1-2-3 Come Do A Few More Thanksgiving Activities With Me
One of the loose ends I just completed was the fall time cards, so if you are looking for analog as well as digital time activities and games, click on the links for It's Turkey Time and Time For Pumpkins.
I've had several visitors inquire if I'm going to start designing some activities for older elementary students.
It's certainly on my bucket list, as I've taught many grades: PK, K, 1st, 2nd, 3rd, (prepped an entire summer for 8th before I was bumped back down, 3 days before school started! ) assisted with MEAPS for 5th, and taught 9th, 10th, 12th + college. Whatever grade I was teaching at the time, became my favorite.
I think lots of the writing prompt activities on the site can be given to older students. Writing is one of my "hot buttons" and I'm passionate about motivating students to WANT to write. I truly believe that if you grab their interest, students will excitedly get down to business. It's one of the reasons I just designed the Dear Pilgrim Letter Writing packet.
As I was doing research on the Pilgrims I came across the wonderful Scholastic Thanksgiving site. They teamed up with Plimoth Plantation (this IS spelled correctly) to make a wonderful virtual field trip your kiddo's can go on.
Among the many cool things they have on the site, are fictional letters written by the Pilgrim child "Lizzie" to her Aunt Constance, as well as several from the Wampanoag.
I got to thinking that this would make an awesome writing prompt for older el and could even be attempted with lower el with some prior discussion, and examples.
After reading several stories about the Pilgrims, so that your students have some knowledge of their life and times, have them write a letter to a Pilgrim child on the Mayflower.
My Pilgrim Children packet is chock full of information, as well as a list of the names of the 31 real kids on the Mayflower.
Write your students' names on the quill tags. Children choose one and write a letter to their "Pilgrim" classmate. That child receives the letter and then writes one back, as if they were a real Pilgrim child. This is a great way to practice writing from a specific perspective, as well as explaining point of view.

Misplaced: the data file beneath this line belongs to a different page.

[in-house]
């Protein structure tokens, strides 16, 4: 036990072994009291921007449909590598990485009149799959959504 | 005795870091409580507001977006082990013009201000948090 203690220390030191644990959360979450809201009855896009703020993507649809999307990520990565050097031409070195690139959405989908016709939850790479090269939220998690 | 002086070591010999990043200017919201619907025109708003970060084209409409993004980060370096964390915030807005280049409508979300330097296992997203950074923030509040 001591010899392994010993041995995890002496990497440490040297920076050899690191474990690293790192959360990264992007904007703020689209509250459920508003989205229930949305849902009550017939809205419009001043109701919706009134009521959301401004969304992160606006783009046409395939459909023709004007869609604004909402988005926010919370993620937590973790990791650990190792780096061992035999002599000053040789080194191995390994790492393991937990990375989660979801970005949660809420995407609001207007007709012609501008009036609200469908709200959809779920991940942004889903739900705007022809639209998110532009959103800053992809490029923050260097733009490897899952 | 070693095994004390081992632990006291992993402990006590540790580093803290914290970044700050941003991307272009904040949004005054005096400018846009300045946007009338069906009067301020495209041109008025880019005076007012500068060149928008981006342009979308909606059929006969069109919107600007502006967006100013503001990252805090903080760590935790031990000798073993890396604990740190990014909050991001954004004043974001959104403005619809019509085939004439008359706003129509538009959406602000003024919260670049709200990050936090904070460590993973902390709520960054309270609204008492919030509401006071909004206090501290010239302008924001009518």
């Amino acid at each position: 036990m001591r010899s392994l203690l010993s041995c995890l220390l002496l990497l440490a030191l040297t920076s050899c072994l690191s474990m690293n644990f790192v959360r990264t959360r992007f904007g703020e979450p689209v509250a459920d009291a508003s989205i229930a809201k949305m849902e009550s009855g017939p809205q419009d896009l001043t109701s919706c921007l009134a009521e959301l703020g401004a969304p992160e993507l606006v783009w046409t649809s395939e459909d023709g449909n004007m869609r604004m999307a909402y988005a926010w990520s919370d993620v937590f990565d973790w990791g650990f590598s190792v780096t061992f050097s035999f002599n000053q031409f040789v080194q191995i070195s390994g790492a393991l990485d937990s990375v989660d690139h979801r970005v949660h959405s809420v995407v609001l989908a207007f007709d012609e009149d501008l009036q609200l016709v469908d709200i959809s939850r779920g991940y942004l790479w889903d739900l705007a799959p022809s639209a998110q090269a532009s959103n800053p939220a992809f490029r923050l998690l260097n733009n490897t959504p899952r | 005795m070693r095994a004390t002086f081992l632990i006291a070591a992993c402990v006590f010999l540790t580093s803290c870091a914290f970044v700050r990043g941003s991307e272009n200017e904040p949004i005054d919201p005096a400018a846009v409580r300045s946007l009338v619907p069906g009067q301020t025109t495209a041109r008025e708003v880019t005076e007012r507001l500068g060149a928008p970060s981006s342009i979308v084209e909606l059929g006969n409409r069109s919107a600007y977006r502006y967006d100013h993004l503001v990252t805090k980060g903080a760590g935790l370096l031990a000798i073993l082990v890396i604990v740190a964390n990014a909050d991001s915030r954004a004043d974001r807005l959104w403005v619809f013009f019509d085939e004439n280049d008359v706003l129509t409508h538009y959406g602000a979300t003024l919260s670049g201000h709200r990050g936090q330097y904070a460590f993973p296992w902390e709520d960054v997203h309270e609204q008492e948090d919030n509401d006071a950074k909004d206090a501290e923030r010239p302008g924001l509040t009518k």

I spent some time searching the Internet for Pilgrim letter examples that you can share with your students, and compiled a list of links. I also recommend that you write one yourself, so that your students know what's expected of them.
Encourage your class to use specific details about the Pilgrims that they have learned. Click on the link to view/download the Dear Pilgrim Letter Writing Prompt Packet.
Finally, another interesting writing prompt for students would be to have them write about the Thanksgiving vacation of their dreams. They have unlimited funds to plan an unbelievable (sky's the limit) Thanksgiving.
Brrrring! The bell rings and they are on "holiday" as the English would say. Where are they going, with whom, what are they wearing, playing, doing, eating, learning. . . ? It's all in the details and you want plenty of them.
Writing can be a one-pager where students share their page and you collect and collate the pages into a class book, or have students do lots more writing, by filling in the pages to a fictional fun travel journal.
I've also included diary pages for yet another writing option. Click on the link to view/download the "A Feast Of Fictional Fun" Thanksgiving break packet.
Thanks for visiting. It's a typical dreary November day, drizzly and damp here in Michigan. The perfect kind of weather to put another log on the fire and curl up with a good book. Wishing you a relaxing, warm-fuzzy kind of day.
"Gratitude is the inward feeling of kindness received. Thankfulness is the natural impulse to express that feeling. Thanksgiving is the following of that impulse." -Henry Van Dyke